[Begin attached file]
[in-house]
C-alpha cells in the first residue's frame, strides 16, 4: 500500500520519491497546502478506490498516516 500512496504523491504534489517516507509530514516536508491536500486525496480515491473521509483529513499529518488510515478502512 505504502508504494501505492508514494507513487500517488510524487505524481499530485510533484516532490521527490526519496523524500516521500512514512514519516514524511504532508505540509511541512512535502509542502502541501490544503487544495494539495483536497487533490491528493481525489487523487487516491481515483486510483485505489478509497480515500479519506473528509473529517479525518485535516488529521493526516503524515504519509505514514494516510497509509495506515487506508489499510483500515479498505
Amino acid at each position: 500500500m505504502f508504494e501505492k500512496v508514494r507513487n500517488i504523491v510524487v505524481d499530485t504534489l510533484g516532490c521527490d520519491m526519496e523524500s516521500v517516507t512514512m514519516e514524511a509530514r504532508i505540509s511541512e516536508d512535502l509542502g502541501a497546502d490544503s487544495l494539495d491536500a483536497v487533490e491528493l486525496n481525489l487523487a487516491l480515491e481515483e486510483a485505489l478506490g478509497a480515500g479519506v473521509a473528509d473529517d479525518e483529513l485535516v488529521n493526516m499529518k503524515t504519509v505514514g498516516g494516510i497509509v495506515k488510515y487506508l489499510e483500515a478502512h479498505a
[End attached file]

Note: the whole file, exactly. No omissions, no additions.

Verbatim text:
[in-house]
C-alpha cells in the first residue's frame, strides 16, 4: 500500500520519491497546502478506490498516516 500512496504523491504534489517516507509530514516536508491536500486525496480515491473521509483529513499529518488510515478502512 505504502508504494501505492508514494507513487500517488510524487505524481499530485510533484516532490521527490526519496523524500516521500512514512514519516514524511504532508505540509511541512512535502509542502502541501490544503487544495494539495483536497487533490491528493481525489487523487487516491481515483486510483485505489478509497480515500479519506473528509473529517479525518485535516488529521493526516503524515504519509505514514494516510497509509495506515487506508489499510483500515479498505
Amino acid at each position: 500500500m505504502f508504494e501505492k500512496v508514494r507513487n500517488i504523491v510524487v505524481d499530485t504534489l510533484g516532490c521527490d520519491m526519496e523524500s516521500v517516507t512514512m514519516e514524511a509530514r504532508i505540509s511541512e516536508d512535502l509542502g502541501a497546502d490544503s487544495l494539495d491536500a483536497v487533490e491528493l486525496n481525489l487523487a487516491l480515491e481515483e486510483a485505489l478506490g478509497a480515500g479519506v473521509a473528509d473529517d479525518e483529513l485535516v488529521n493526516m499529518k503524515t504519509v505514514g498516516g494516510i497509509v495506515k488510515y487506508l489499510e483500515a478502512h479498505a